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The Ole Days

Martinsville Speedway Hits The Movie Screen In 1973

Filming of Martinsville Speedway races began in the 1960’s, but it was 1973 when the track first gained notoriety on the big screen.

Hollywood came to the track in 1973, filming the climactic race of a movie called "The Last American Hero." It has since been titled "Hard Charger" was based on the life of Junior Johnson.

It starred a 22-year-old Jeff Bridges, Valerie Perrine, Ned Beaty and Gary Busey. A 20th Century Fox production, it is perhaps the best movie ever made about stock car racing.

Bridges "drove" Junior Johnson’s "Coke Machine" Chevrolet, that was piloted by Bobby Allison, in the movie and those who view it can see some great early Martinsville racing since actual footage was used.

H. Clay Earles was called down to the track to take part in the "Victory Lane" ceremonies. He ad-libbed his lines, presenting the trophy to "Junior Jackson," and congratulated him and his car owner.

The scene was shot in only one take. "I was a little nervous but heck, I’ve been doing the same thing for years so it wasn’t too hard," Earles laughed.

He chuckled when he had to join the Screen Actor’s Guild but still delights in receiving small checks every time the film is shown on television.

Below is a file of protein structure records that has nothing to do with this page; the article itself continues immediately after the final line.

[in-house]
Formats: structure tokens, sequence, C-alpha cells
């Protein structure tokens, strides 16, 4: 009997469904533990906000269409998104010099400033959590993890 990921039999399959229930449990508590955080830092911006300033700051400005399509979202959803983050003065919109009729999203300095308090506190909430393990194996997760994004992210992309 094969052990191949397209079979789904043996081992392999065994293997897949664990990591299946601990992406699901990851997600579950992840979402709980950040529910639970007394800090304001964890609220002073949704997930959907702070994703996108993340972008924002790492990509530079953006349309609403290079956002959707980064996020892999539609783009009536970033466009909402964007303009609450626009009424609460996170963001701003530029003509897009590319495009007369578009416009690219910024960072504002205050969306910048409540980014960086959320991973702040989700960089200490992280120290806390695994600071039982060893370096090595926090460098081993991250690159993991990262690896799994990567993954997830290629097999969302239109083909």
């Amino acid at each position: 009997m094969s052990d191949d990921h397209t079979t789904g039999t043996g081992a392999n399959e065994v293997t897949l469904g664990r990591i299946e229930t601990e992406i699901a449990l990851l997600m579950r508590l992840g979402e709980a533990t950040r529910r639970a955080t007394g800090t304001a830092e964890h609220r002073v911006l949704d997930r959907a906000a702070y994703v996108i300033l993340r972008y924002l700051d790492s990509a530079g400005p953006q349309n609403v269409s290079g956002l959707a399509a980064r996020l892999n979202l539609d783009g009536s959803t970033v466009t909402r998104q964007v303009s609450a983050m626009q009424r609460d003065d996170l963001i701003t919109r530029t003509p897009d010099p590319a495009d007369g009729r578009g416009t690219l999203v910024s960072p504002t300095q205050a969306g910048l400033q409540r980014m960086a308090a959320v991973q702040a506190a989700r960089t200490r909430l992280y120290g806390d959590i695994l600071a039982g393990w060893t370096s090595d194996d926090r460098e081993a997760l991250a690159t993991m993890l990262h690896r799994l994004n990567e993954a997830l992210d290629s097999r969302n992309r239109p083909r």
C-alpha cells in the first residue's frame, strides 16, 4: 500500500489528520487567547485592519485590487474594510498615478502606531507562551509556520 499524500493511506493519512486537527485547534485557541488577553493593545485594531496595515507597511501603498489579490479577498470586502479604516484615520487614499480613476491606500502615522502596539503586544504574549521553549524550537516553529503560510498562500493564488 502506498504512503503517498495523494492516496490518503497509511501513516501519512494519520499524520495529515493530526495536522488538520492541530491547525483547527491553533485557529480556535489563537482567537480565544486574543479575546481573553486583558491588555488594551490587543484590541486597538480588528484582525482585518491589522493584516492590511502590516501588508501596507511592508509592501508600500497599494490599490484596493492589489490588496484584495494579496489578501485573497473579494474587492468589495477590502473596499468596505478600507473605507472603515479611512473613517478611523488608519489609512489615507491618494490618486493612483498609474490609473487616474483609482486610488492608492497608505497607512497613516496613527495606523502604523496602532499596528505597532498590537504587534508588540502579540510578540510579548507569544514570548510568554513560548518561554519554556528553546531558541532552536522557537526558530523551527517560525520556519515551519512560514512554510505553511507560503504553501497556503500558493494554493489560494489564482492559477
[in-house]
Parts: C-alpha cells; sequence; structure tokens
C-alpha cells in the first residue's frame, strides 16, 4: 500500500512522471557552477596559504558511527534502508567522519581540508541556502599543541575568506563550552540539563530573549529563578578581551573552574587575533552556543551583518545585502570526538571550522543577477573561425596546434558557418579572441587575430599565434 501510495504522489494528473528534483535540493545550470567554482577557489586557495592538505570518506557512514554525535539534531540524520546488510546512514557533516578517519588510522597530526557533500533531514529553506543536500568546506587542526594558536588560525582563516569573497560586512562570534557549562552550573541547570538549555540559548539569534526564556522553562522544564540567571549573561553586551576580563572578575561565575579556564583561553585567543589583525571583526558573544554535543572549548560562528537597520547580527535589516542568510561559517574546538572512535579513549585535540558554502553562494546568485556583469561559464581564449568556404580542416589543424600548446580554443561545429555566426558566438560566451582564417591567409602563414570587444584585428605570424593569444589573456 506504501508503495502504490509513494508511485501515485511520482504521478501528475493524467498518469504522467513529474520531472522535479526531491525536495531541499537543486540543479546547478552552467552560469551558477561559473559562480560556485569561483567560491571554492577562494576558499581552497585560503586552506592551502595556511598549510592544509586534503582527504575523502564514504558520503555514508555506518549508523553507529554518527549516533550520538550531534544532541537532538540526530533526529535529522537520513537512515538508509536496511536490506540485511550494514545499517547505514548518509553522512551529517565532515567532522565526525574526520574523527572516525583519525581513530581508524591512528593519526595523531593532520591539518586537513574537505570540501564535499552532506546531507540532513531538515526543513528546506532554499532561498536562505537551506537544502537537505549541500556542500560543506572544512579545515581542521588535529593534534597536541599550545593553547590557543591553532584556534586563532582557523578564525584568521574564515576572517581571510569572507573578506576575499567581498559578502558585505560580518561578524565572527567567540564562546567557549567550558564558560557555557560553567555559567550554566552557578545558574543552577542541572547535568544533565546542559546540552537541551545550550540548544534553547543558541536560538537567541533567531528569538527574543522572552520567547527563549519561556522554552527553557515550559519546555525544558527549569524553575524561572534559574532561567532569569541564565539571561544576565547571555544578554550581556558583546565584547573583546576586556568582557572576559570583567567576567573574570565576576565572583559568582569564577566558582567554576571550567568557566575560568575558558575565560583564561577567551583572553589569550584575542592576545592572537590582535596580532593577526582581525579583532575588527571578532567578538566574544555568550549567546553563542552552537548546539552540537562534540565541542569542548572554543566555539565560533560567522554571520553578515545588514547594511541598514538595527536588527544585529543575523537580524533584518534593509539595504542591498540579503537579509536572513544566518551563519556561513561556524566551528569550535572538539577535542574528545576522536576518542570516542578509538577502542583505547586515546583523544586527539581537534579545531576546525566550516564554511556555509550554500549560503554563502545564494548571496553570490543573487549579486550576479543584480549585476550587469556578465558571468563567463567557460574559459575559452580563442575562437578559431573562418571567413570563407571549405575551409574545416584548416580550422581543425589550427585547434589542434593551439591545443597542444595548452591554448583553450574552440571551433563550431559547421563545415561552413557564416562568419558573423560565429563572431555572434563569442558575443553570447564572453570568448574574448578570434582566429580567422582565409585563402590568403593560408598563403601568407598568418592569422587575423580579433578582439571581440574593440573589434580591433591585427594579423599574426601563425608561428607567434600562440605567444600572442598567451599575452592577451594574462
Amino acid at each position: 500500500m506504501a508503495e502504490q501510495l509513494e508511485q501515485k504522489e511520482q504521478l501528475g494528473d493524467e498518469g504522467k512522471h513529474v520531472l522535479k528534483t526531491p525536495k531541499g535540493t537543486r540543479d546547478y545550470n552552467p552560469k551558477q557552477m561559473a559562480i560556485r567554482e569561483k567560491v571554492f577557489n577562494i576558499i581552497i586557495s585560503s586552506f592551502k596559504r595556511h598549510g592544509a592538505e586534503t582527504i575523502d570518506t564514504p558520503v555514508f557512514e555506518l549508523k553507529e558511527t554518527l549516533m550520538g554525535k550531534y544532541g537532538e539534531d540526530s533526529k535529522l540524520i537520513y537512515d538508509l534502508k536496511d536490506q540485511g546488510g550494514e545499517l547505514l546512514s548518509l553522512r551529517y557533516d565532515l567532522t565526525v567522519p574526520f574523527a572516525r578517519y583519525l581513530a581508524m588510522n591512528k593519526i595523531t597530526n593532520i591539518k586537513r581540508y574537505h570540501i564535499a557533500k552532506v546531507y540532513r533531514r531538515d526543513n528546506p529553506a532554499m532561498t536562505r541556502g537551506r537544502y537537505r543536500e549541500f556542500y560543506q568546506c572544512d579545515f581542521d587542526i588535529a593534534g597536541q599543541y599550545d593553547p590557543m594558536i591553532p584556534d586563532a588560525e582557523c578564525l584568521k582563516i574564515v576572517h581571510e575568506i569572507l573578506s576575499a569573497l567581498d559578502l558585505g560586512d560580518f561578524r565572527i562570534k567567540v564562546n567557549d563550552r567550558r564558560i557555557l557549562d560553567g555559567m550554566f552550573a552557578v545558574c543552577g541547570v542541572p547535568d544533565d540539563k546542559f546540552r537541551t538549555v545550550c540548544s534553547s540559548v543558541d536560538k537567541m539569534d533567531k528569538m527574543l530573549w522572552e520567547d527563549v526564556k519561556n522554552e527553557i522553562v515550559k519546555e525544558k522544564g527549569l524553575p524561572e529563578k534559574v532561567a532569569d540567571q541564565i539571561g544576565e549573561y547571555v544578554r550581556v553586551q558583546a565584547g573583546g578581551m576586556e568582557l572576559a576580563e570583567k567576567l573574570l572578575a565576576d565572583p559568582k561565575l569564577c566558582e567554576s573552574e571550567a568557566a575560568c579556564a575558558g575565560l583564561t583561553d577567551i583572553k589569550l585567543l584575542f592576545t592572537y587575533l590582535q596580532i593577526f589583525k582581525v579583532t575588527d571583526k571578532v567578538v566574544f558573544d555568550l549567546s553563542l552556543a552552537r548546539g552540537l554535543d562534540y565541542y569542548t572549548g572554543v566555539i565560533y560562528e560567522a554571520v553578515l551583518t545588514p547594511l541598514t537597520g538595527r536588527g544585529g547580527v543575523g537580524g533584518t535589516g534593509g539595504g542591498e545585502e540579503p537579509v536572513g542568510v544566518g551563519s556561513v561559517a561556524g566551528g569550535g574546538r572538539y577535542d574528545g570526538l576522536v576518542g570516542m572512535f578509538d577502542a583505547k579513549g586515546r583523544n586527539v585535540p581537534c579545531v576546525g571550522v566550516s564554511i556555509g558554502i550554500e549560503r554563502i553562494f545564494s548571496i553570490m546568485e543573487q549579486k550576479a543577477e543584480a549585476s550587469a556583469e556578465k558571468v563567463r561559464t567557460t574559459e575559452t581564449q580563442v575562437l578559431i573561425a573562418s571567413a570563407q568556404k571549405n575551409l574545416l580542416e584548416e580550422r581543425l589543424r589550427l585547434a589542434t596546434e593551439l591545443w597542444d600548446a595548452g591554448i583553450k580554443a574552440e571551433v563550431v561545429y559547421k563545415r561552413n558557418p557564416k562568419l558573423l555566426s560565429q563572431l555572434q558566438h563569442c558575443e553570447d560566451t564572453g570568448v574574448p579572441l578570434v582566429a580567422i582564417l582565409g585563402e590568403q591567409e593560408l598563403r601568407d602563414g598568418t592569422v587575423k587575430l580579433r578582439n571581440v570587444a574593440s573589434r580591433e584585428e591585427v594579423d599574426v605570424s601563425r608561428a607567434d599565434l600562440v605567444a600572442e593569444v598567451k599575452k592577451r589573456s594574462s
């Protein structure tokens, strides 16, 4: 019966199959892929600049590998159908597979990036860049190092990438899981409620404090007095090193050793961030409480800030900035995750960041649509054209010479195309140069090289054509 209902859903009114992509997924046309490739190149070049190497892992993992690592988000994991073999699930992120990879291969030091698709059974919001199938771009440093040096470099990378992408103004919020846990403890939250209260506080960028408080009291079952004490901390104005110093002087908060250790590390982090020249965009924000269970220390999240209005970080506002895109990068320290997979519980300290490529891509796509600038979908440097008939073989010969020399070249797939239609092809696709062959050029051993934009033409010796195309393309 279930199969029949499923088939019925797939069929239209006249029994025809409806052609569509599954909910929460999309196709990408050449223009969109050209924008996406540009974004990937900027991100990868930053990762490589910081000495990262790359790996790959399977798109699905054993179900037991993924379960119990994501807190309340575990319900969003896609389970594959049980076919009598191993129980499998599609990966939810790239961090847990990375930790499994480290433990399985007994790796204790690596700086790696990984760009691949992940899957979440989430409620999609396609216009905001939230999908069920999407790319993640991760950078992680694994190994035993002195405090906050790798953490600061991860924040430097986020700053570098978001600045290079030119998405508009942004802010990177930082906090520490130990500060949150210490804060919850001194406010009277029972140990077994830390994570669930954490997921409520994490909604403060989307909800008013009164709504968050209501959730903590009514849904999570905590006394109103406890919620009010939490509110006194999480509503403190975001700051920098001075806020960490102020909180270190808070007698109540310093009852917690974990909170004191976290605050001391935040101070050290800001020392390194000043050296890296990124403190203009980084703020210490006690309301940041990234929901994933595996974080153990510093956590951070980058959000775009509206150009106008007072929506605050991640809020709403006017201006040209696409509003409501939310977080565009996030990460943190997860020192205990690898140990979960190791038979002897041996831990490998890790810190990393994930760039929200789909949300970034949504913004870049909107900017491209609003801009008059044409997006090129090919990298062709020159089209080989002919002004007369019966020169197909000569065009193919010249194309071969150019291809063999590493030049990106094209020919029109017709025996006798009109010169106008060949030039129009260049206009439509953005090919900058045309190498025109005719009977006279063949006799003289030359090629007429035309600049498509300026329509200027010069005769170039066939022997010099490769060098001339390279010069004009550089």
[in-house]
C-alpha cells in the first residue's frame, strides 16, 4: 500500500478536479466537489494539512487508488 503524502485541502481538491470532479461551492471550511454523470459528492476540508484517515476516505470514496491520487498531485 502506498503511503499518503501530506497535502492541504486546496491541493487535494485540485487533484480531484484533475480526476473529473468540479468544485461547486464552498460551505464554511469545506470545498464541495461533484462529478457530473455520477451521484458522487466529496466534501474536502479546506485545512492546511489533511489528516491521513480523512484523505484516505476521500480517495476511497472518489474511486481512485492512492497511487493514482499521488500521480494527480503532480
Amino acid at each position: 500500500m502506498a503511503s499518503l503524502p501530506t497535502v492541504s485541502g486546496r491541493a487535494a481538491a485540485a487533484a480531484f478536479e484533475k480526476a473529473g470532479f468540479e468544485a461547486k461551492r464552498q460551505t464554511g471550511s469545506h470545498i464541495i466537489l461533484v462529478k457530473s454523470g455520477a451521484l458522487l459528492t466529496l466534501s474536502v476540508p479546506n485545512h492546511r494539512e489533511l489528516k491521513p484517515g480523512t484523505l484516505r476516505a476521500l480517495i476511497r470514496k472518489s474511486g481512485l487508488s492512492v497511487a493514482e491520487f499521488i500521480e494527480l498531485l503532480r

Television first came to Martinsville Speedway in the late 1960’s and early 1970’s when the late Bud Lindemann filmed many of the track’s races for his syndicated television show "Car and Track," but network TV first came to the speedway in the 1978 Dogwood 500, which was taped by NBC for showing on its "SportsWorld" series. It was the first race televised nationally from Virginia.

SETN syndicated races from the speedway for the first live telecast form the track was the 1988 Goody’s 500 and was shown on ESPN, which still telecasts the Winston Cup weekend events from the track.

"Television brought another new dimension to the speedway and showed people all over the country what we have to offer," Earles said. There’s no doubt it attracts new fans."


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